Unite briefed its overseas counterparts on the BA dispute as far back as November, just four days before the first ballot by cabin crew returned an overwhelming majority in favour of industrial action. A meeting of the International Transport Workers Federation (ITF), involving 751 unions, in 154 countries with a combined membership of nearly five million took place that month. Further discussions were held at the European Transport Workers Federation (ETF) conference in Spain in December and again at a conference of the ETF’s cabin crew section in Belgium in February.
Numerous pledges of “solidarity action” with BA staff and “sympathy” for their cause were made. In addition to the ITF and ETF, the Australian Transport Workers Union, Germany’s Ver.Di, along with their counterparts in Europe, North America and Asia were said to have expressed their support.
Just days before the first BA strike commenced, Unite’s national officer for aviation, Steve Turner, flew to the United States to hold talks with Teamster officials. A statement from the Teamsters pledged to “stand in solidarity with our brothers and sisters at Unite who are fighting for a fair contract at British Airways… ITF affiliates around the world are mobilizing to support British Airways workers in their fight for passenger safety and worker respect.”
There is widespread sympathy and support amongst airline workers internationally for their British colleagues and this is an important factor in the pledges made by the various unions. But whatever else was discussed between Unite and the Teamsters, or any of the other unions, solidarity action was definitely not on the agenda. While BA management organised a European and global wide strikebreaking effort, the unions ensured there was no co-ordinated international response by their members.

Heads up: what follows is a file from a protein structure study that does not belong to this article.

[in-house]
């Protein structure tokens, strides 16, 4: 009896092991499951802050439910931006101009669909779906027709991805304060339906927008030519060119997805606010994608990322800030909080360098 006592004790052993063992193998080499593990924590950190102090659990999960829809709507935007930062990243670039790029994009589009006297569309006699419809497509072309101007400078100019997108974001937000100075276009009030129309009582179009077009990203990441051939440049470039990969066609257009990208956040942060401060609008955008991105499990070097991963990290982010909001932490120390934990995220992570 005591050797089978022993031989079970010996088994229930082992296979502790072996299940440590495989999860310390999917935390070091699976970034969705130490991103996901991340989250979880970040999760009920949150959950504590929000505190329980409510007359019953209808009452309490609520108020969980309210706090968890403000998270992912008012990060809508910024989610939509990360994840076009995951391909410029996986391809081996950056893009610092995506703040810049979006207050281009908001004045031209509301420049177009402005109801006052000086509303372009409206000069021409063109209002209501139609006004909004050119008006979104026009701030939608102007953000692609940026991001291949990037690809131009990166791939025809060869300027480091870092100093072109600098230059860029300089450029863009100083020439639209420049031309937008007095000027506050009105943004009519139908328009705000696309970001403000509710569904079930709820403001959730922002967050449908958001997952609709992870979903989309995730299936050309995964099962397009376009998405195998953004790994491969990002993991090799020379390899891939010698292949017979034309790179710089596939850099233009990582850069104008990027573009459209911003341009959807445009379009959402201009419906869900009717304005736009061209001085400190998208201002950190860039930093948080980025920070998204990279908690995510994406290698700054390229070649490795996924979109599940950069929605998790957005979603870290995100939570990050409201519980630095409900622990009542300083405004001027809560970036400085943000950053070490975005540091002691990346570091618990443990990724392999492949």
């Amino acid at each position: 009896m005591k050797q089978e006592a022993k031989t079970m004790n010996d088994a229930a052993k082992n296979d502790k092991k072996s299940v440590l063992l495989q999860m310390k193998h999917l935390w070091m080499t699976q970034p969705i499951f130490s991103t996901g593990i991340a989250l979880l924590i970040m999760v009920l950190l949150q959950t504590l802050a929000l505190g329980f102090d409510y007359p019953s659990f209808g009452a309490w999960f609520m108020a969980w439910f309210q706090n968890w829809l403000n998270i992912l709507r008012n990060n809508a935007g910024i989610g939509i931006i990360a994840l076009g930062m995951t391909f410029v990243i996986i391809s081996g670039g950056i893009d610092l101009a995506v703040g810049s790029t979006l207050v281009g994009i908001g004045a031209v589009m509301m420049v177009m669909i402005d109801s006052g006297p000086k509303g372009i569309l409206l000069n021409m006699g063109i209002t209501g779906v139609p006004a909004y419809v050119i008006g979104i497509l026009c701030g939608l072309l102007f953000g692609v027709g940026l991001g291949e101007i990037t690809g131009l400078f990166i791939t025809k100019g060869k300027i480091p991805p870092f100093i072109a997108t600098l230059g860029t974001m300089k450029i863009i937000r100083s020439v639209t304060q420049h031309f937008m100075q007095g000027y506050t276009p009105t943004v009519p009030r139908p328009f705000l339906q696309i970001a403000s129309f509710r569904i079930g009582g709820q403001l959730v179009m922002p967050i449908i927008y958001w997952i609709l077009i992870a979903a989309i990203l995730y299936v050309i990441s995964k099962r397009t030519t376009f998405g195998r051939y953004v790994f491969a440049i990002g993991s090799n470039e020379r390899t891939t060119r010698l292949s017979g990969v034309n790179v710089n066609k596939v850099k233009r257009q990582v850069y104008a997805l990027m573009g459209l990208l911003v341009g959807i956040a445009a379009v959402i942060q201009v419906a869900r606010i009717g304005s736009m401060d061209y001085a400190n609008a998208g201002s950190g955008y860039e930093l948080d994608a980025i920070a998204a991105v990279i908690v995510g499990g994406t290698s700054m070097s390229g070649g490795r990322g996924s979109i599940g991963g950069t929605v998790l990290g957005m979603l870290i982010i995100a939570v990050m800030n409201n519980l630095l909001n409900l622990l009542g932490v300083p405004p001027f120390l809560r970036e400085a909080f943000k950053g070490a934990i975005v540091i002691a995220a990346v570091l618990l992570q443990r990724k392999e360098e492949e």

Using typical weasel words, ITF aviation secretary Gabriel Mocho had pledged that member unions would “mobilise to support” the BA strikers.
“That means whatever expression of solidarity they feel is within their power and within the laws of the land where they are located. The cabin crew are being supported in this by everyone from air traffic controllers to refuellers to ground and flight staff, and they want to do what they can to back their colleagues in BA.”
The reference to the “laws of the land” is a red herring. All it means is that while BA management acts with impunity to break a democratically-mandated strike, the unions have allowed it to get on with the job.
BA could boast in a statement at the weekend that its strikebreaking operations were “continuing to work well… around the world. There has been no evidence of industrial action at any overseas airport directed at British Airways flights.”
Earlier this week, the British media reported that workers employed by Air France were to strike later this week in solidarity with staff at BA. In reality, the trade unions involved—which include the Stalinist-led CGT—are working to ensure that any walk-out is conducted entirely separately from the action in Britain, and is strictly limited to supposedly “French” issues. No doubt the union bureaucracy hopes to utilise Air France’s desire to seize competitive advantage from the BA dispute to achieve a deal with the company.
This is in line with the policies of the trade union bureaucracy internationally which works to suppress and sabotage the resistance of the working class. The objectively necessary, and crucial, development of an international offensive by the working class against the attacks of global capital can only take place through a political and organisational rebellion against the trade unions.